Joan Baixas / Joan Miró
Merma Never Dies

Show performed by Teatro de La Claca (my parents Joan Baixas and Teresa Calafell theater company) in collaboration with the famous painter Joan Miró who painted puppets and sets. During my childhood (with my parents and the members of the company) we toured worldwide with this show: New York, London, Paris, Rome, Sidney, etc.
25 years later, the Tate Gallery in London commissions a modernized version of the work and this time I play Merma, the main character, who had originally been played by my father.

Merma Never Dies by Joan Miró and Joan Baixas took place in 2006 in the interior and exterior spaces of the Tate, beginning at the Millennium Bridge and ending at the Tate Modern Turbine Hall.

First conceived in 1978 by renowned surrealist painter Joan Miró in collaboration with La Claca, a Barcelona experimental theater company headed by Joan Baixas, this reinvention of the work for Tate was the first time the production had been staged in twenty-five years. . Originally titled Mori el Merma (Death to Merma), the 1978 production was created in response to Franco’s death three years earlier and the end of his autocratic rule in Spain. Seeking to reflect on the trauma of Spain’s recent history and also to celebrate the country’s liberation from Franco’s rule, Mori el Merma took the form of an avant-garde theatrical production, using puppets designed by Joan Miró to tell an allegorical story of government despotic characterized by greed and cruelty, but ultimately overthrown by the public. The plot revolved around the adventures and misadventures of the central character Merma, a fictitious and mad king, representative not only of Franco, but also of all the tyrannical leaders throughout history. Alfred Jarry’s 1896 play Ubu Roi (and its main character, the grotesque and violent Ubu the King) provided Miró with a dramaturgical model. The production also featured a number of colorful supporting characters, including Merma’s wife and court, and a mob of angry and downtrodden peasants, who ultimately succeed in overthrowing King Merma. From seven-foot giants with monster heads to tiny creatures that whispered and shrieked, the entire production seemed to have sprung from the canvas of one of Miró’s paintings.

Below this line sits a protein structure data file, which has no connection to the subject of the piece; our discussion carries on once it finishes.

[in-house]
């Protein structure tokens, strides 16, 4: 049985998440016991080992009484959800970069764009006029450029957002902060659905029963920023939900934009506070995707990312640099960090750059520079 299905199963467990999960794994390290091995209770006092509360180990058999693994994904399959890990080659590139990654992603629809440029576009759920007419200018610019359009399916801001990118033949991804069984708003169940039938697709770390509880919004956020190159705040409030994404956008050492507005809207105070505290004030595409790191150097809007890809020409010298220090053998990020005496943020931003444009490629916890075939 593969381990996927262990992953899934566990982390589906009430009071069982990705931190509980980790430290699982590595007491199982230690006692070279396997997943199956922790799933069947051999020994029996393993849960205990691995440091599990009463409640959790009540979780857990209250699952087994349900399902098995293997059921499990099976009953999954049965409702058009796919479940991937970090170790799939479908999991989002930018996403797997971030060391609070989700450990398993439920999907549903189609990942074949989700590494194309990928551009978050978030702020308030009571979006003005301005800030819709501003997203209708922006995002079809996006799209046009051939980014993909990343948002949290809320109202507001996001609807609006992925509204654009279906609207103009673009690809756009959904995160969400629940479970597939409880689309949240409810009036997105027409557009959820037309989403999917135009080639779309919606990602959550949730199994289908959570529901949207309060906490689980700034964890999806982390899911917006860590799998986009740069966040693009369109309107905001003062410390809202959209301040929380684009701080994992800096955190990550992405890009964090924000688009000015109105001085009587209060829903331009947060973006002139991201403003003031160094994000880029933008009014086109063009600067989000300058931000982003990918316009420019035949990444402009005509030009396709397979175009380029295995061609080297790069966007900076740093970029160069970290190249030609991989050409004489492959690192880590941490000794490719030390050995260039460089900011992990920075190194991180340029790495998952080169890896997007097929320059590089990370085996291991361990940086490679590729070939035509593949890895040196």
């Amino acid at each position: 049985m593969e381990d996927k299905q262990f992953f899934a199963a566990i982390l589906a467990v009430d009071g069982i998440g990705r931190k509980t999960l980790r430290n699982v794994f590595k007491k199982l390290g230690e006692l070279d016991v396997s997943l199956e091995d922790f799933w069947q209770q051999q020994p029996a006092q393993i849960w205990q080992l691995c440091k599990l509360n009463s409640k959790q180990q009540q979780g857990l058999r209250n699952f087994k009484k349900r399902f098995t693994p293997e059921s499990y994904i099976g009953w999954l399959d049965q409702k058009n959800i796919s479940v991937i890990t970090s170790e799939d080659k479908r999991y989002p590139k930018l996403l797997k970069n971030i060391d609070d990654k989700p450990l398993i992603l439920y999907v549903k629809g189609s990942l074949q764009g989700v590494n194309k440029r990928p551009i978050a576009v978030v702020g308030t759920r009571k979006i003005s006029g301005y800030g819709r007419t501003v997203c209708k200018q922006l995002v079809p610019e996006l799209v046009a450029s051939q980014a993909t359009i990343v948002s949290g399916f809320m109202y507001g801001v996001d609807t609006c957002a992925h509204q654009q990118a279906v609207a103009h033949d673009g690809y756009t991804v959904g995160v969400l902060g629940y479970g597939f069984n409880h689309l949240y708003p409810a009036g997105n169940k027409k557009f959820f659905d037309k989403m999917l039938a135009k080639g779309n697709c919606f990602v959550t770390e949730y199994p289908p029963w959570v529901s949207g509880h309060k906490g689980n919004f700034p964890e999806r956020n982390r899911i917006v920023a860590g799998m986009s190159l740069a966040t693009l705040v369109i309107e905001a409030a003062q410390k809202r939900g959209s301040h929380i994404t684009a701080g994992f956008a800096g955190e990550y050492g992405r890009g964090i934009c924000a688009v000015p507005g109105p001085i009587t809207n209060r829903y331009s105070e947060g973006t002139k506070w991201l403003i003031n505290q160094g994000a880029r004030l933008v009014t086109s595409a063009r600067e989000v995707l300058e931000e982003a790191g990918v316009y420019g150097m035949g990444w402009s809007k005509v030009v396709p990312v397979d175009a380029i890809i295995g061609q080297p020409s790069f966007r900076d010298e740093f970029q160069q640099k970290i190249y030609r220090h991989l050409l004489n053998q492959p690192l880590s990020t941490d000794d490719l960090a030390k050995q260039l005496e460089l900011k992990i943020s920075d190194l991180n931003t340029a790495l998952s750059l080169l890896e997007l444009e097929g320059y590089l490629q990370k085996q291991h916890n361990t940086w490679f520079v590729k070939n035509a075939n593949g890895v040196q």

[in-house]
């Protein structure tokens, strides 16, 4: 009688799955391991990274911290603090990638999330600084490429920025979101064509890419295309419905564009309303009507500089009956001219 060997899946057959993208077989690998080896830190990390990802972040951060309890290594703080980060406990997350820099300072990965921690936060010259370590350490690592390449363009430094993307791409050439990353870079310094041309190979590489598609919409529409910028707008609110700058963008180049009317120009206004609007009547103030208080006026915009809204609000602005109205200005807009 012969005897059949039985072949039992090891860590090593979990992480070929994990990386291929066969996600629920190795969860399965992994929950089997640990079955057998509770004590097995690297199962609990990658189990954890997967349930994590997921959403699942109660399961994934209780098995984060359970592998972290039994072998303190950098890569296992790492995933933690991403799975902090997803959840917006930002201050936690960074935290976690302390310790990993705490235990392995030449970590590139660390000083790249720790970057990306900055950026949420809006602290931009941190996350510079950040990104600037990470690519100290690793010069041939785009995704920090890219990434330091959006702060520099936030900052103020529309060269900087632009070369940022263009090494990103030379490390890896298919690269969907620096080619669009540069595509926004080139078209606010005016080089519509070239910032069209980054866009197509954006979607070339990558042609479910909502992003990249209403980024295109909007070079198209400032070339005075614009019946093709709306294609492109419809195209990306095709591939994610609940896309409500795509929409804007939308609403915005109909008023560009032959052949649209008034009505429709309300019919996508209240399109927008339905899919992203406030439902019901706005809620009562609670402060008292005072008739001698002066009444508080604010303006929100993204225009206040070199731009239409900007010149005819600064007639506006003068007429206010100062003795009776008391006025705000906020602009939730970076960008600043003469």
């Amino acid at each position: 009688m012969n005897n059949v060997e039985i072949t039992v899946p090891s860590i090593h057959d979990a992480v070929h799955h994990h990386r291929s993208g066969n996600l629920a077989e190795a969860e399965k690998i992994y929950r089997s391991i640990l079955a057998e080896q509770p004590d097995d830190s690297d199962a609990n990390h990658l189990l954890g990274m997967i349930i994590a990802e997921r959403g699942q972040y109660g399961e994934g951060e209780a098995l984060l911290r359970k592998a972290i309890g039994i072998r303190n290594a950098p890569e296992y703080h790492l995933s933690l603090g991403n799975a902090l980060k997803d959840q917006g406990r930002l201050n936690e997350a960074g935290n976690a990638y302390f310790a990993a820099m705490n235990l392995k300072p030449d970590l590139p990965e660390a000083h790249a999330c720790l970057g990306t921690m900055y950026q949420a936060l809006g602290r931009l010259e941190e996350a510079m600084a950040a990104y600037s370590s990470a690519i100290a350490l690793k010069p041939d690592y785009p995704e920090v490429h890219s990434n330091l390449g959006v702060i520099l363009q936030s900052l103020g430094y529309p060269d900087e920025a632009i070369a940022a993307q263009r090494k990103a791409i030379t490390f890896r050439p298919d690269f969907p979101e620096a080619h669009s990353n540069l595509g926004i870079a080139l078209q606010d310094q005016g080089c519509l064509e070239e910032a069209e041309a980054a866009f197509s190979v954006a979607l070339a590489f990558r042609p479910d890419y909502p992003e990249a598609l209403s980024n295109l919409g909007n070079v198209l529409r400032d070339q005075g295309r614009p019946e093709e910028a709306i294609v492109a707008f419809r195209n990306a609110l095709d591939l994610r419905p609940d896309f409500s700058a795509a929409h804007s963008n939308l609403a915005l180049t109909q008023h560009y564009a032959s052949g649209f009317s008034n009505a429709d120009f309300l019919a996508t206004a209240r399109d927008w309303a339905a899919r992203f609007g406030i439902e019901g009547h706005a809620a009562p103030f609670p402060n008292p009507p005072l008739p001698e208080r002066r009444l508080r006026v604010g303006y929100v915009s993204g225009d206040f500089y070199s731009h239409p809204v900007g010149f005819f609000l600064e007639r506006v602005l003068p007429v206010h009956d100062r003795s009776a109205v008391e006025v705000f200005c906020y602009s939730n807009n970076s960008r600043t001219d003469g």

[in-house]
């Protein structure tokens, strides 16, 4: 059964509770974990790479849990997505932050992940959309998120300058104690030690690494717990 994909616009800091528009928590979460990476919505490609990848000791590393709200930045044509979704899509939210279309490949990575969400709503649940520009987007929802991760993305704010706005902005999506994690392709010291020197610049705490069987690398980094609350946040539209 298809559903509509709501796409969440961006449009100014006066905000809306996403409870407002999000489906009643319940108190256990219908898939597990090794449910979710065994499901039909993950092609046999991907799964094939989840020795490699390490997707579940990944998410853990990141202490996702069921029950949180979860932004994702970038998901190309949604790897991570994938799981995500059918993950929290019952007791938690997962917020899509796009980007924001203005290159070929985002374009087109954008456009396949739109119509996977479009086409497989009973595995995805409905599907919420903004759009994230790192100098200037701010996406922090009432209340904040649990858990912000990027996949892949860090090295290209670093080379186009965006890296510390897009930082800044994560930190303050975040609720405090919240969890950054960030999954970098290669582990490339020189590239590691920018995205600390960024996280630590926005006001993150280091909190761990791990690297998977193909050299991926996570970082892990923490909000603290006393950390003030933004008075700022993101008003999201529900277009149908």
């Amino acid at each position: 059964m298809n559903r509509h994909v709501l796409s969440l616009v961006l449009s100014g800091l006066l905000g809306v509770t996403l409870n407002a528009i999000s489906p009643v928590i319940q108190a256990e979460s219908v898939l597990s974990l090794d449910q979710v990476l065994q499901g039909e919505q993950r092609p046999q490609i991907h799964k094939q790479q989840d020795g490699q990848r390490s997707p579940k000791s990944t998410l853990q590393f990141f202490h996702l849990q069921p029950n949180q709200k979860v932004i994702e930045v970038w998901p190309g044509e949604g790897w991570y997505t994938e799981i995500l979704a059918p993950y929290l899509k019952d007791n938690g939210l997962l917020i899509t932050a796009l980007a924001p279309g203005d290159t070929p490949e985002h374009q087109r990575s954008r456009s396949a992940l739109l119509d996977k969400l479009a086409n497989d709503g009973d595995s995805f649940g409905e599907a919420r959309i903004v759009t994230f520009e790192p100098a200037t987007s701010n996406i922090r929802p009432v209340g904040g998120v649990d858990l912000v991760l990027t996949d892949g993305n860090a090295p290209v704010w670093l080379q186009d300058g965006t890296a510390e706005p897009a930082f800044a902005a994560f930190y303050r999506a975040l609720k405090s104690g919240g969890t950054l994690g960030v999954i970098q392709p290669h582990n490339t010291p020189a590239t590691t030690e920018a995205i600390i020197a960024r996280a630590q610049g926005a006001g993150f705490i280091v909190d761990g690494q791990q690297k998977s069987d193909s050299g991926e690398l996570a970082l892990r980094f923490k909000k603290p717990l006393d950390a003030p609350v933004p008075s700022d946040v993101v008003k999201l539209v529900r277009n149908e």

The new version of Merma by Joan Baixas highlighted the continued and ongoing abuse of power by political figureheads. Speaking of the central character, he said: “The name is not important because, unfortunately, there are now many Merma’s. In recent years we have seen leaders who wage wars with lies and who play with democracy. The least we can do is laugh at them.”